Blogs & Comment

First day on the job...

One of the first matters of business for the new president-elect Barack Obama will be to successfully insert himself into discussions about how to deal with the dramatically weakening U.S. economy.
According to The Washington Postthis morning, one of the first orders of business on that front will be his attendance at the economic summit President Bush set up for November 15 in Washington, D.C. A short piece on this so-called Bretton Woods II meeting ran in the latest issue of the print version of Canadian Business, which isn’t up online yet.
In the CB piece I talked to Sebastian Mallaby, director of the Center for Geoeconomic Studies at the Council on Foreign Relations in Washington, D.C. One of the interesting things he pointed out (but which we couldnt fit into the print piece) was that, assuming Obama won the election, this meeting would represent the first face-to-face between the Chinese government and the incoming administration. Talk about historic.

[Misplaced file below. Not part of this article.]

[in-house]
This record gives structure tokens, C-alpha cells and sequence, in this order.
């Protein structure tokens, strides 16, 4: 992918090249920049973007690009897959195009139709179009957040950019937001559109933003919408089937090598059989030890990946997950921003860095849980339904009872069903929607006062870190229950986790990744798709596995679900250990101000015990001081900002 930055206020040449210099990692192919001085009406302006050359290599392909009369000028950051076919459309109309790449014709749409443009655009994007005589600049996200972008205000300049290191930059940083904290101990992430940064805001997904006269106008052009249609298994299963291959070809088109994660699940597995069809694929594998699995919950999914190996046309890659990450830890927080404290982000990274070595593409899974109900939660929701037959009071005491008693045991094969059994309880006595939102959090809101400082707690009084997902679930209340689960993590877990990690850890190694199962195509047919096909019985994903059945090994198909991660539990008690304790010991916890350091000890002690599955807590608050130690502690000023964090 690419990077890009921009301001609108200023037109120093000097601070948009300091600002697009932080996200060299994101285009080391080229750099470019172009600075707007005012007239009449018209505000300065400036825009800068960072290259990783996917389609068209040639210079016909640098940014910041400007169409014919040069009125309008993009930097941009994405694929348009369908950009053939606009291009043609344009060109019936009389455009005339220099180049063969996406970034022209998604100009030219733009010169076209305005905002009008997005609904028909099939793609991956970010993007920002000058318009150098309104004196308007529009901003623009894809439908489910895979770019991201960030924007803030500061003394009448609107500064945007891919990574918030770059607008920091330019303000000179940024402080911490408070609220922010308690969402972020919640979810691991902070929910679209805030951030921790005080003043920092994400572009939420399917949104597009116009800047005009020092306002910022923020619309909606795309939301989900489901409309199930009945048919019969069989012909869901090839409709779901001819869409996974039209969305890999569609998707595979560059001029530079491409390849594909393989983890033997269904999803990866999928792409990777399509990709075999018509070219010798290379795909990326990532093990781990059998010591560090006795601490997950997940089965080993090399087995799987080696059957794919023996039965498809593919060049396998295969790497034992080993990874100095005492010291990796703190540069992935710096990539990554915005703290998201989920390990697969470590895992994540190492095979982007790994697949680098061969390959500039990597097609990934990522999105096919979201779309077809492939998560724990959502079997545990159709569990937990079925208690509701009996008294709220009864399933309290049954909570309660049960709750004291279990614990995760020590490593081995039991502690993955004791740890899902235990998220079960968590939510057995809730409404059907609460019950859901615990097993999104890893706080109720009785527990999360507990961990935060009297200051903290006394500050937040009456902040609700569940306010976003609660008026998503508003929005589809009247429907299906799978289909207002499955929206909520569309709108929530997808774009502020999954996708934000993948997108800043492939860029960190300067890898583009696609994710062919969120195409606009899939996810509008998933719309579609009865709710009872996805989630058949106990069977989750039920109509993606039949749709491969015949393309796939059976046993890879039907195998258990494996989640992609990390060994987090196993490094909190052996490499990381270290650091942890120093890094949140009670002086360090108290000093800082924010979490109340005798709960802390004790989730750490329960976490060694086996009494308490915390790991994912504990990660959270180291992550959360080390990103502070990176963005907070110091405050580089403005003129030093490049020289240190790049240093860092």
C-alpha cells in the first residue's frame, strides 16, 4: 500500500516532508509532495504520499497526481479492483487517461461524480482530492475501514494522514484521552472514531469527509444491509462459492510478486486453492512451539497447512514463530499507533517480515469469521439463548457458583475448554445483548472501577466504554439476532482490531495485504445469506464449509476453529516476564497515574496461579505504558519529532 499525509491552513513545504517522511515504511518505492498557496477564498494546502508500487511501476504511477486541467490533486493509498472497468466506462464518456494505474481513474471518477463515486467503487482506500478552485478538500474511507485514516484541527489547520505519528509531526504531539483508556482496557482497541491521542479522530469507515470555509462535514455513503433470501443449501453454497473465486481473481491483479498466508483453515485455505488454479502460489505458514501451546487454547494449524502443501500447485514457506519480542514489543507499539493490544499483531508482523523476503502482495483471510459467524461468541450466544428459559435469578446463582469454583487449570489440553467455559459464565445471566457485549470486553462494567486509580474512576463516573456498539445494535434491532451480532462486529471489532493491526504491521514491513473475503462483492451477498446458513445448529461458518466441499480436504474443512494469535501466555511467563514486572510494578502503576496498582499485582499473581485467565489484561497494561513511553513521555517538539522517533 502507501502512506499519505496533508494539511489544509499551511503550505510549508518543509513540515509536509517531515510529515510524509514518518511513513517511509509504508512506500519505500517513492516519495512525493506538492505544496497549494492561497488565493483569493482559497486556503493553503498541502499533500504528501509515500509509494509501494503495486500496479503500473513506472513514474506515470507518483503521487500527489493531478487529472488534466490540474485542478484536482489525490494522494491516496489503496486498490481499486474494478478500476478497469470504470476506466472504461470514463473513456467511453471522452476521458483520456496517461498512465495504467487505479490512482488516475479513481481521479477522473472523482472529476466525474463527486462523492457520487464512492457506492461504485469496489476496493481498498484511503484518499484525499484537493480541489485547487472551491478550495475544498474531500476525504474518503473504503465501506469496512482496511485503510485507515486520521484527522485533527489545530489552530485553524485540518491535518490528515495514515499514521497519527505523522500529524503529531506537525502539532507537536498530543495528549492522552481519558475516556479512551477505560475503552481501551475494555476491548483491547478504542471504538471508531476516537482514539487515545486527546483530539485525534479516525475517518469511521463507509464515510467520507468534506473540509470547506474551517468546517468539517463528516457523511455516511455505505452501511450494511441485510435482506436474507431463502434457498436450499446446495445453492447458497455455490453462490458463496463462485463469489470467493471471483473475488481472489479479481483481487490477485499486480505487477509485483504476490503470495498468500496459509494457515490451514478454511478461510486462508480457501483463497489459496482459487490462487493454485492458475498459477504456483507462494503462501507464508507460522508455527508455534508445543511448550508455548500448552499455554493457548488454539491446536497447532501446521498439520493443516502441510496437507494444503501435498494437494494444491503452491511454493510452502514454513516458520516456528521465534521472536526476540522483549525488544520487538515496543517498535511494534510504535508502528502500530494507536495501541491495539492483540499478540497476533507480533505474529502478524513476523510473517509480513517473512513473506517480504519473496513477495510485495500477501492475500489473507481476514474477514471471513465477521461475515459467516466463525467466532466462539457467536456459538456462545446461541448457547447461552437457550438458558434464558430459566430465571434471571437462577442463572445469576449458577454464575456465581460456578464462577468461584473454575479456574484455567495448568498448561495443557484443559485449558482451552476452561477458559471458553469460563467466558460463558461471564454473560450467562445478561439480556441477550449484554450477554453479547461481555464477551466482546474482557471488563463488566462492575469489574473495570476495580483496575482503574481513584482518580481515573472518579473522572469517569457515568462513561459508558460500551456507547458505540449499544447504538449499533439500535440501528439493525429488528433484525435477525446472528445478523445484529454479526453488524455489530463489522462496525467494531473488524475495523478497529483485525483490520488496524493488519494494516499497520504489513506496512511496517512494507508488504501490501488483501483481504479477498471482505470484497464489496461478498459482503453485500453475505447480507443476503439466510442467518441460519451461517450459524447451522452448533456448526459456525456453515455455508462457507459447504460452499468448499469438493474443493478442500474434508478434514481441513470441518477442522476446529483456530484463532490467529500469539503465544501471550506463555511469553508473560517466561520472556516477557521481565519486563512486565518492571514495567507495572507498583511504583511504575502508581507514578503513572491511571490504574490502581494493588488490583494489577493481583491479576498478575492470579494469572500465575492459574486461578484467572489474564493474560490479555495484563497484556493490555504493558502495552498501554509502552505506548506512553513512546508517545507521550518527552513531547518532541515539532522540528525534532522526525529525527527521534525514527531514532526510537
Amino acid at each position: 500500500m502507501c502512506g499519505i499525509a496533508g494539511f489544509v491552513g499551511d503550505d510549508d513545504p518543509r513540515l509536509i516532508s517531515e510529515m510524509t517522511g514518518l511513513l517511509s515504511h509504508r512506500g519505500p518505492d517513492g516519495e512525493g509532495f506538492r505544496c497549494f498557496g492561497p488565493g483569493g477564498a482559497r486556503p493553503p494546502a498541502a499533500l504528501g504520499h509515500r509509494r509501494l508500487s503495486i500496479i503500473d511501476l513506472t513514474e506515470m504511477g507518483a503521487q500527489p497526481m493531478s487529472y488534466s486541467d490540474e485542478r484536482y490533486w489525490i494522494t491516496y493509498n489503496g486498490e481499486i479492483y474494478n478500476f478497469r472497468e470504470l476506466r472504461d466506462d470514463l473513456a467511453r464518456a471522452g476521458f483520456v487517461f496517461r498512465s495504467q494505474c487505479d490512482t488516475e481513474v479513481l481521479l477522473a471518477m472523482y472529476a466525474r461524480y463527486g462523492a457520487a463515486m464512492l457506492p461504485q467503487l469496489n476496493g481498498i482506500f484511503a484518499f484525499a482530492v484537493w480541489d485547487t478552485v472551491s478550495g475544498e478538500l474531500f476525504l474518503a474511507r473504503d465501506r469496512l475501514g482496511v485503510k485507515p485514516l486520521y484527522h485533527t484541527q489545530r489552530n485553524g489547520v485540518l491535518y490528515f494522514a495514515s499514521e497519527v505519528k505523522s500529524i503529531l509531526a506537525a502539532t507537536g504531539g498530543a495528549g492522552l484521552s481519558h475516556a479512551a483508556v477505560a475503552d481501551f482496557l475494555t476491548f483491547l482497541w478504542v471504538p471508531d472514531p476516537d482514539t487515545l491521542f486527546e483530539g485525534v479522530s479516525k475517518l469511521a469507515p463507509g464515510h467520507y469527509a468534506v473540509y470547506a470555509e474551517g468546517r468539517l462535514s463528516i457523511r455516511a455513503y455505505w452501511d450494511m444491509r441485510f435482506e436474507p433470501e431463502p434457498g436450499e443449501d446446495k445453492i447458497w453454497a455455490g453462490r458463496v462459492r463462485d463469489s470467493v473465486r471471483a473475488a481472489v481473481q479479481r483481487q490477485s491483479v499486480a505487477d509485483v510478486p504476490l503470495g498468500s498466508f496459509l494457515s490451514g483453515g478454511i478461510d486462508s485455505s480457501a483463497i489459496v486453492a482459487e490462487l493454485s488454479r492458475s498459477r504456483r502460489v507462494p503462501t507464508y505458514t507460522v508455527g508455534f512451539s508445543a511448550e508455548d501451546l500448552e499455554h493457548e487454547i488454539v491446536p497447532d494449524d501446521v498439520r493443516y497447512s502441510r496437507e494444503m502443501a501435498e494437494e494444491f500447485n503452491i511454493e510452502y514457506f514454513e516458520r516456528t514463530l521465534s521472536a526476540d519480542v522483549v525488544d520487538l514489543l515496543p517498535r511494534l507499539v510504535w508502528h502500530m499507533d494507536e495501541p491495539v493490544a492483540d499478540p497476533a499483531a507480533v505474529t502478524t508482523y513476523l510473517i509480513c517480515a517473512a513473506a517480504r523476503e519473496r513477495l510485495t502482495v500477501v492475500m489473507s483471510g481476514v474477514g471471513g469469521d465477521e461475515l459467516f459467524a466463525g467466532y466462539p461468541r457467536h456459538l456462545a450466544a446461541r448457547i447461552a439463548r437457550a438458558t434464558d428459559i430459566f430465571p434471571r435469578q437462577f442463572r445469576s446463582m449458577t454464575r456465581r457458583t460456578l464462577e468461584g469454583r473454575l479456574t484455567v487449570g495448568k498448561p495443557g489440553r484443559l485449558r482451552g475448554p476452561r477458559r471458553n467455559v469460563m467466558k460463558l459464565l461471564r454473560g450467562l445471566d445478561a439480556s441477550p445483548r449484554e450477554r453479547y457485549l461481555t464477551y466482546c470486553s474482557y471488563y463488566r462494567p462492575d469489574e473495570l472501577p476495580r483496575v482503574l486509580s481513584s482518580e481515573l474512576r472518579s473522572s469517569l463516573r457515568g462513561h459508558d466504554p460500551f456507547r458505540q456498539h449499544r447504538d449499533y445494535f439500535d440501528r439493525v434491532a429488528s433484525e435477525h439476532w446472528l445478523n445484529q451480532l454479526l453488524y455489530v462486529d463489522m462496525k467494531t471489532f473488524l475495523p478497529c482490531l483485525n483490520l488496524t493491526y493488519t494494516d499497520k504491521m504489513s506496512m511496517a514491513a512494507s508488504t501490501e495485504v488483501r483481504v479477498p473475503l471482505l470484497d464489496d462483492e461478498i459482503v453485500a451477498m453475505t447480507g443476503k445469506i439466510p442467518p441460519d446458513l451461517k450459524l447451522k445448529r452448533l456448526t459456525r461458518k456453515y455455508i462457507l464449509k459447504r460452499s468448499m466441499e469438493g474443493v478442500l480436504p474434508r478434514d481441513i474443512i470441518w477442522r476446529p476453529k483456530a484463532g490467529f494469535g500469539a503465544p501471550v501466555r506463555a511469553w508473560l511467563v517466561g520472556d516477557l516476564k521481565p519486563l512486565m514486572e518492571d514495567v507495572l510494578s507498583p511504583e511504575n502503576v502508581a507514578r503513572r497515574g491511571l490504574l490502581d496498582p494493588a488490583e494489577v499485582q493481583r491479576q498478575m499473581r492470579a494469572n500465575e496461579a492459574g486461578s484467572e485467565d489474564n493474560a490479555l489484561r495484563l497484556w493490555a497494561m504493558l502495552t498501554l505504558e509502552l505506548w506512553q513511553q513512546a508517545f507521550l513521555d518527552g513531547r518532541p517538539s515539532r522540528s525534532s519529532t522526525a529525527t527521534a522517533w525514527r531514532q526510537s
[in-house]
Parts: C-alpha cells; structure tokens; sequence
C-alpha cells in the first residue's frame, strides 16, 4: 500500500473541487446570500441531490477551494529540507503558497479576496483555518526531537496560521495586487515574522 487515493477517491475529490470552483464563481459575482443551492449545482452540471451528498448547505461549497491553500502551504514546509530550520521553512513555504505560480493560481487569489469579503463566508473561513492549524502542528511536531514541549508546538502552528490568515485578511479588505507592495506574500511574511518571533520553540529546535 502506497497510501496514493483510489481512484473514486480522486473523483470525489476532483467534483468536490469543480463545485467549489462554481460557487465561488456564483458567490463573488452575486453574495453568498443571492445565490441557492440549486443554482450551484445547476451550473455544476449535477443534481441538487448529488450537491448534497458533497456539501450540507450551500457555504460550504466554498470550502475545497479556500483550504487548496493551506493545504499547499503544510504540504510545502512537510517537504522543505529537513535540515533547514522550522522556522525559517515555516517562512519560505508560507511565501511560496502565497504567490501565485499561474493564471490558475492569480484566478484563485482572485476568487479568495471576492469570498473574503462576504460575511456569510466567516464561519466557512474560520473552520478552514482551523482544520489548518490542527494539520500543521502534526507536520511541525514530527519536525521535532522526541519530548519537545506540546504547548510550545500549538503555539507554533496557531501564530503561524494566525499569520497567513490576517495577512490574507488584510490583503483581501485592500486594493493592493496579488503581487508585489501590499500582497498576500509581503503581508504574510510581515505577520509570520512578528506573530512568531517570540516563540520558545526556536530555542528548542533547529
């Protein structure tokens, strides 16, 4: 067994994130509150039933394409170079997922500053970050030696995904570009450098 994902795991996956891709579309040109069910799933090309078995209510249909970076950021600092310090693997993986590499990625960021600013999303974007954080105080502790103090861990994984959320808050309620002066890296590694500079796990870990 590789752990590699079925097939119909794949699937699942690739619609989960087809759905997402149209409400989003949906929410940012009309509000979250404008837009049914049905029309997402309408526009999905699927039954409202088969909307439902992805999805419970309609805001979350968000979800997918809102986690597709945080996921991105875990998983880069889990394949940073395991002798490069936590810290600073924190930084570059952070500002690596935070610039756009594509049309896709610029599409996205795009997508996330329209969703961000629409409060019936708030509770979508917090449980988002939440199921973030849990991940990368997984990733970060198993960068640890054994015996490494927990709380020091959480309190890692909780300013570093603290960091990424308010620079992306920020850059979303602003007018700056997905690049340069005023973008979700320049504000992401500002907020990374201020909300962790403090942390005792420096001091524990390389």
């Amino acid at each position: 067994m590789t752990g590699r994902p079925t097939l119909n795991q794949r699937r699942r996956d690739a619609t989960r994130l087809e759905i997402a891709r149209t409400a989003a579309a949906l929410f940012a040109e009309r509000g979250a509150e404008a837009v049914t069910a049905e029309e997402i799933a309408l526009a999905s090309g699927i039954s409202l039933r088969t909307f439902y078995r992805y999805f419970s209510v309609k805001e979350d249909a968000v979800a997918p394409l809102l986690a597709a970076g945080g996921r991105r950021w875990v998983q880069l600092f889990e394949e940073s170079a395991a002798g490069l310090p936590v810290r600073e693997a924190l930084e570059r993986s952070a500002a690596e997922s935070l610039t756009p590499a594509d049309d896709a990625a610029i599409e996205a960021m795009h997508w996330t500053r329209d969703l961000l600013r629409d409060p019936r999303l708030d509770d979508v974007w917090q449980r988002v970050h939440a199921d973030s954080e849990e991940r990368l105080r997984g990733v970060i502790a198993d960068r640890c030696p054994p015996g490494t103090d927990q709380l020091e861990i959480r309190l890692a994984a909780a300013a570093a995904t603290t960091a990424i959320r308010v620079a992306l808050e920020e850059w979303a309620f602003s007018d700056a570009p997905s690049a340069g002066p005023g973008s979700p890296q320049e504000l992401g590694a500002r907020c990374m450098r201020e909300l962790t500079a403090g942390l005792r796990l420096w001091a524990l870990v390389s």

For this reason alone the meeting will be interesting. But dont get your hopes up that much will accomplished on the 15th. As the print story in CB points out, the big issue is the unnaturally low peg of the Chinese yuan to the U.S. dollar. But according to Mallaby–who has talked to people in the Obama camp–the incoming administration is unlikely to broach the idea of the need for currency revaluation with the Chinese administration at this meeting. That just wouldnt be polite. Rather, this meeting will be about getting to know one another, setting the grounds for further talk, and getting in place a process for moving towards a possible Bretton Woods II agreement much further down the road. I dont think Obama’s people will want to spring that in this meeting. I don’t think this issue is quite ripe, said Mallaby. I think well see some common principals come out of it. The good thing: It is the beginning of a process.”